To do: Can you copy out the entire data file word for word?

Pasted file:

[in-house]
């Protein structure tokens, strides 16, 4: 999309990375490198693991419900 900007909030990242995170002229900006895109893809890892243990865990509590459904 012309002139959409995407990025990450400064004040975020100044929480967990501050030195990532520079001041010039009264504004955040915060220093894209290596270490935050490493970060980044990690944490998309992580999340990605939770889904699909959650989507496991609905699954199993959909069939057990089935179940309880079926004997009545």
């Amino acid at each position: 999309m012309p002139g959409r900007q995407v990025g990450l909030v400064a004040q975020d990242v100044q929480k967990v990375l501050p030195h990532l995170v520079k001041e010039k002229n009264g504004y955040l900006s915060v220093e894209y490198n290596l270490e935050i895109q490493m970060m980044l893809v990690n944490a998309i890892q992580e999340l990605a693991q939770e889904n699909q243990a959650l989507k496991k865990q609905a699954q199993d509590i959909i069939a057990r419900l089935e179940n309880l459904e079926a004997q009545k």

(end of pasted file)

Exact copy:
[in-house]
């Protein structure tokens, strides 16, 4: 999309990375490198693991419900 900007909030990242995170002229900006895109893809890892243990865990509590459904 012309002139959409995407990025990450400064004040975020100044929480967990501050030195990532520079001041010039009264504004955040915060220093894209290596270490935050490493970060980044990690944490998309992580999340990605939770889904699909959650989507496991609905699954199993959909069939057990089935179940309880079926004997009545």
């Amino acid at each position: 999309m012309p002139g959409r900007q995407v990025g990450l909030v400064a004040q975020d990242v100044q929480k967990v990375l501050p030195h990532l995170v520079k001041e010039k002229n009264g504004y955040l900006s915060v220093e894209y490198n290596l270490e935050i895109q490493m970060m980044l893809v990690n944490a998309i890892q992580e999340l990605a693991q939770e889904n699909q243990a959650l989507k496991k865990q609905a699954q199993d509590i959909i069939a057990r419900l089935e179940n309880l459904e079926a004997q009545k």